Mining companies are ordering unmanned aircraft to quench labor unrest.
Laborers who risk their jobs and lives to fight for higher wages and better working conditions will soon be facing a even more advanced opponent, after it was revealed that mining companies are preparing for strike actions by shoring up their arsenals with unmanned aircraft.
At least one South African mining company has reportedly purchased twenty-five of the drones, which are said to be weaponized with paintball guns and blinding lasers. The aircraft, capable of shooting 80 pepper balls per second and produced by local arms manufacturer Desert Wolf, sells for $50,000 apiece.
International Trade Union Confederation spokesperson Tim Noonan dismissed the firm’s claims that use of the drone would decrease fatalities that result from labor disputes, calling their adoption “deeply disturbing and repugnant development”.
“We are convinced that any reasonable government will move quickly to stop the deployment of advanced battlefield technology on workers or indeed the public involved in legitimate protests and demonstrations,” Noonan said.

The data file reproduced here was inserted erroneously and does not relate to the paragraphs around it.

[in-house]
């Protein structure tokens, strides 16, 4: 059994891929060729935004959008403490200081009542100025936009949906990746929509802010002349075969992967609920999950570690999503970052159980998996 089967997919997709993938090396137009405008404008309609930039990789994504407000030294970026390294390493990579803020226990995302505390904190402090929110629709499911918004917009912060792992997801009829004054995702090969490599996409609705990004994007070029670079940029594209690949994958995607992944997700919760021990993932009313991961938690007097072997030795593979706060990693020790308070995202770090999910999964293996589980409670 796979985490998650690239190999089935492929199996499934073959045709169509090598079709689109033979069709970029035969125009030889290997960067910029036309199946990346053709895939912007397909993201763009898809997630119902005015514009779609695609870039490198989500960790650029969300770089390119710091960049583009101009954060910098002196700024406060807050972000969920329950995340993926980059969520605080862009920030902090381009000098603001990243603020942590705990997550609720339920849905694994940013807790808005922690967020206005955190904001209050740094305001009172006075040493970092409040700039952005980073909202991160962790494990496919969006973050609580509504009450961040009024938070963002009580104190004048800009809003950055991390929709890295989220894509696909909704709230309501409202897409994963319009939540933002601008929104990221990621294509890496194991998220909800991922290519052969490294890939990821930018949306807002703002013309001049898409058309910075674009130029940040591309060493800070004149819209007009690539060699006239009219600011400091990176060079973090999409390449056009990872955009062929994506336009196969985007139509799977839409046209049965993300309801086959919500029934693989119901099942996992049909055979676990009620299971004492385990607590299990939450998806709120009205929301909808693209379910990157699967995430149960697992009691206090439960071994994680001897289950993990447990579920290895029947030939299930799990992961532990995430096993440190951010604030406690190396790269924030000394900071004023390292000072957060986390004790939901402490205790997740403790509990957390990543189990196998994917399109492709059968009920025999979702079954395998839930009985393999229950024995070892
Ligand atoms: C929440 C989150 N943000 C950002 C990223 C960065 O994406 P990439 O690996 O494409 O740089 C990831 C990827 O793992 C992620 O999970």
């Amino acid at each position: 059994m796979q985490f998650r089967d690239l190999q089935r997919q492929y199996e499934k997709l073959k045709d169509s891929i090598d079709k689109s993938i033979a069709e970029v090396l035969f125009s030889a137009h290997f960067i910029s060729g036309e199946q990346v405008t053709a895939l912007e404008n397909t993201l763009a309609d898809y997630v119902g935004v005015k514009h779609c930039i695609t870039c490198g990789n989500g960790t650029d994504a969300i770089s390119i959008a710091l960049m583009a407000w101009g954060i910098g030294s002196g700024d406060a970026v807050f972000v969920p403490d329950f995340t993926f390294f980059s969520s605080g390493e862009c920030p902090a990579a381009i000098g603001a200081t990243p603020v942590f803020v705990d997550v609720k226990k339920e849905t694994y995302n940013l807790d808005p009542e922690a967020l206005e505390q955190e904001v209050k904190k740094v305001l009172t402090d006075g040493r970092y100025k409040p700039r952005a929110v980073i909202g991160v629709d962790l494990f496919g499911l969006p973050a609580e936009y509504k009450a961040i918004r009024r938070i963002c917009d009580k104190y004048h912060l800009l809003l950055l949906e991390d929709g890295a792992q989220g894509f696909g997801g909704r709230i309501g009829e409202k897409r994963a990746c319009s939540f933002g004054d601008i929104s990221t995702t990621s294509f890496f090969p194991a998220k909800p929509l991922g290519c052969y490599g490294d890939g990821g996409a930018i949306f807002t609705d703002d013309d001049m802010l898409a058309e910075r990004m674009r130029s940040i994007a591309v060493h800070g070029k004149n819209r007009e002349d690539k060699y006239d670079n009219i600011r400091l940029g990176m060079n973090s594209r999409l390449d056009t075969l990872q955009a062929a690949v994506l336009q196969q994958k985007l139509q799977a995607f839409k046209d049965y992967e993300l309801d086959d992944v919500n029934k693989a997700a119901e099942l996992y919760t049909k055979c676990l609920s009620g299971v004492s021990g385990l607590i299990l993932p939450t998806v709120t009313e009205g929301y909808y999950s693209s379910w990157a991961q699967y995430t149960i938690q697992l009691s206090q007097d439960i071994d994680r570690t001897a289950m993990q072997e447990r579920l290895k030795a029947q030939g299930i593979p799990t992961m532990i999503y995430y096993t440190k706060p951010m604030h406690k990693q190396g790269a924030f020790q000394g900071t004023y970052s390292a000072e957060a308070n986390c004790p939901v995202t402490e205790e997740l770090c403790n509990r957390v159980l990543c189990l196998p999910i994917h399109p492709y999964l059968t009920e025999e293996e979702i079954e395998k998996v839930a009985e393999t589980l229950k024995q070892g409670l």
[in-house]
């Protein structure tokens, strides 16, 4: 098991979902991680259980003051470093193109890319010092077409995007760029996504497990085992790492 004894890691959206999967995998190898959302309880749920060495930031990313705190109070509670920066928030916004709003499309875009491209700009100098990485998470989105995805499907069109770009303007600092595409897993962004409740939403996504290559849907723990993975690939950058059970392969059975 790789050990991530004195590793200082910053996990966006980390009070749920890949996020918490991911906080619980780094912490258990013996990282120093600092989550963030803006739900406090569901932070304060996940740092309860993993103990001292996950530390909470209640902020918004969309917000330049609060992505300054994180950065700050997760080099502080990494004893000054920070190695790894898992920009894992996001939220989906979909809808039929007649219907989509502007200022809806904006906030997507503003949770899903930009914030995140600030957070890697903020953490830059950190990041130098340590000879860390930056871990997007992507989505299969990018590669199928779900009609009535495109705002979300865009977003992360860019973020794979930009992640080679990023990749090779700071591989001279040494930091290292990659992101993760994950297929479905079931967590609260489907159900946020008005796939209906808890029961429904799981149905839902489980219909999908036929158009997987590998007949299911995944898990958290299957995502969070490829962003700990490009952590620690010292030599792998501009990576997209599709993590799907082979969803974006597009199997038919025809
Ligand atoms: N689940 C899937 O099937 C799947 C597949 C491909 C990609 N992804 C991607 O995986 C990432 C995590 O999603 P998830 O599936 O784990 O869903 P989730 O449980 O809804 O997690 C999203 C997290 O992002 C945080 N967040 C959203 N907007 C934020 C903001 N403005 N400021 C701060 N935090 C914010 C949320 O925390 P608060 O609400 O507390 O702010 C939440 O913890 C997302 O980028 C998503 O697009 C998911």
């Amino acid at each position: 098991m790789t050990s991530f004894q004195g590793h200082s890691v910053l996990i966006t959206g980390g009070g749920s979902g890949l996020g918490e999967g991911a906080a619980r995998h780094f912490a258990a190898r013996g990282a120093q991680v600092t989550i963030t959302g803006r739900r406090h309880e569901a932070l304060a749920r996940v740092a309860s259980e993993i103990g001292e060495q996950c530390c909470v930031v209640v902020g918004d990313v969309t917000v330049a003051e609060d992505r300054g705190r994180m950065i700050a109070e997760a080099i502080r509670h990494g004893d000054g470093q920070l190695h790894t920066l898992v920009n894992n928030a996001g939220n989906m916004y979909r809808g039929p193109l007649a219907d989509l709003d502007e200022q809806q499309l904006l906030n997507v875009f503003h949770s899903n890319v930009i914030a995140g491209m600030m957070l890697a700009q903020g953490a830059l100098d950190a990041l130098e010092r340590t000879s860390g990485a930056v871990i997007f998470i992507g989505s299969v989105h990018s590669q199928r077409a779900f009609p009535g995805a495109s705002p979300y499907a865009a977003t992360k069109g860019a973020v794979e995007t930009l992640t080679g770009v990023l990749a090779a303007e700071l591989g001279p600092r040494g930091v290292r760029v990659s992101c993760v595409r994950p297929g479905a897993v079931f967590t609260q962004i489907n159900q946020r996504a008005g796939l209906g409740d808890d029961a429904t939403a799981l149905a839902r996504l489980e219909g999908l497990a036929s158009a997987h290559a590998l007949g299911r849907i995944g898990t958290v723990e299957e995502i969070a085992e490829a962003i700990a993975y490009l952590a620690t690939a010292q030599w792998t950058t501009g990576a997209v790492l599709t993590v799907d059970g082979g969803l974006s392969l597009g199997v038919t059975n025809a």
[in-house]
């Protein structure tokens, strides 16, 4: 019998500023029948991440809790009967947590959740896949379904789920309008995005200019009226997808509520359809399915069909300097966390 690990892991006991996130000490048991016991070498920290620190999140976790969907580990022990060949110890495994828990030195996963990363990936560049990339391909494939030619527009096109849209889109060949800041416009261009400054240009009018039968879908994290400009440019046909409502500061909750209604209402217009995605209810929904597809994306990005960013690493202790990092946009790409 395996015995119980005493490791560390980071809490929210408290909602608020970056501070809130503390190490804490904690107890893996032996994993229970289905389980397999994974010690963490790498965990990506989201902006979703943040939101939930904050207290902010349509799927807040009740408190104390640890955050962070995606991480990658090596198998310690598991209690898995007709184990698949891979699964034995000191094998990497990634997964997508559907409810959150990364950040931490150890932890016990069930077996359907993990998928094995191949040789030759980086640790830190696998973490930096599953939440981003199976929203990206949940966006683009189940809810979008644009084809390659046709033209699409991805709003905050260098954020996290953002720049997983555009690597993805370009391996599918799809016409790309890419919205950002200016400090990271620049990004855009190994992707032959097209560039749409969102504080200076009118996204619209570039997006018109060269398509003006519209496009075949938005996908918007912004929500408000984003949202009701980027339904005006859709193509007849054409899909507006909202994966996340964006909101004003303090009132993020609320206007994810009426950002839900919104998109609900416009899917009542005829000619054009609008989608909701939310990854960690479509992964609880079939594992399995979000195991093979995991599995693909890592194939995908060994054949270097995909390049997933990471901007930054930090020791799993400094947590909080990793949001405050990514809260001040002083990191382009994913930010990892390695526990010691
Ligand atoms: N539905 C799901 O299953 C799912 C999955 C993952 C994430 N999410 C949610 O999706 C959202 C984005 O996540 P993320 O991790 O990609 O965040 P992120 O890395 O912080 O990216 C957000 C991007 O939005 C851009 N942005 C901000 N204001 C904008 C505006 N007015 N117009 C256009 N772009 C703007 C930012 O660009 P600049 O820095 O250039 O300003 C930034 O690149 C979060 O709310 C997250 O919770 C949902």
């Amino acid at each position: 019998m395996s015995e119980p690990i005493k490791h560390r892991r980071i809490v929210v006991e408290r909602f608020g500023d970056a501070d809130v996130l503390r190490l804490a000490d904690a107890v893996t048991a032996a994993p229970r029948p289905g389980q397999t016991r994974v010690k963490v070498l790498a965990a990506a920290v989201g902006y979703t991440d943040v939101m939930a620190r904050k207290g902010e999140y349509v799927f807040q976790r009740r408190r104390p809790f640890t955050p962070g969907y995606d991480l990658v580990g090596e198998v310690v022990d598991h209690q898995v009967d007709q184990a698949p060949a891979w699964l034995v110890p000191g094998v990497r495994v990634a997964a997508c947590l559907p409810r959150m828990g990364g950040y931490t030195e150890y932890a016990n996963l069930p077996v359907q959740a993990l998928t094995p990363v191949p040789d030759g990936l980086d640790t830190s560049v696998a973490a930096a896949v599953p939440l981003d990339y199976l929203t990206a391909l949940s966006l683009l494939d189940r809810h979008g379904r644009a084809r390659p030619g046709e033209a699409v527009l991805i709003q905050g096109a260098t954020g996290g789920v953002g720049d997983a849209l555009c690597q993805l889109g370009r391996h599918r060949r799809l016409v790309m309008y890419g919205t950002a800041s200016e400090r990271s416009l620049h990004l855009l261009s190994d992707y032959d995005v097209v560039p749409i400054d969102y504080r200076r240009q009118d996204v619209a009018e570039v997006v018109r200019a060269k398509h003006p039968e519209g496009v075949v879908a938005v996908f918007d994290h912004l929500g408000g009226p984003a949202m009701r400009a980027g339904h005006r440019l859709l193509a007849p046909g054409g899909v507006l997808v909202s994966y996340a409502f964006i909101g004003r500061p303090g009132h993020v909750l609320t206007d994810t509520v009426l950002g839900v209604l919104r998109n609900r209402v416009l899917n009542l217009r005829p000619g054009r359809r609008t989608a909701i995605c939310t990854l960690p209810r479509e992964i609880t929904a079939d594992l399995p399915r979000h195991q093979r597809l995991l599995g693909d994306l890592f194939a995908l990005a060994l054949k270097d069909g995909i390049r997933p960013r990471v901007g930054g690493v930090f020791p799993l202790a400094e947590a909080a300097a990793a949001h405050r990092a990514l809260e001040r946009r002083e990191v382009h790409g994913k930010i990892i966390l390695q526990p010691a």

In recent years, hundreds of South African miners have been injured and dozens have been killed, after mine owners called in police forces to quell the labor disturbances. Strikes at gold, diamond and platinum mines throughout the country continue to occur with frequency.
The proliferation of remote-controlled lethal weaponry from the battlefields to the Middle East to the mines of South Africa should be a cause of grave concern to workers’ rights, civil rights and human rights advocates.
Will we soon see these drones policing populations all over the globe, as the science fiction film Robocop predicts?
Will this frightening phenomenon spur on the development of defensive technology or tactics that ordinary citizens can use to do battle with with drones and disable them, as in the feature film Real Steel?
Thus far, the singular response of rights groups to the spread of robot fighter planes seems to be ironic comedy segments, as in these videos from The Onion.
In 2013, rapper Heems of the band Das Racist released a song called “Soup Boys” about doing drugs, picking up women, and the use of drone aircraft against people of color and the racist discourse that legitimizes the use of lethal force against a population half a world away at the touch of a button.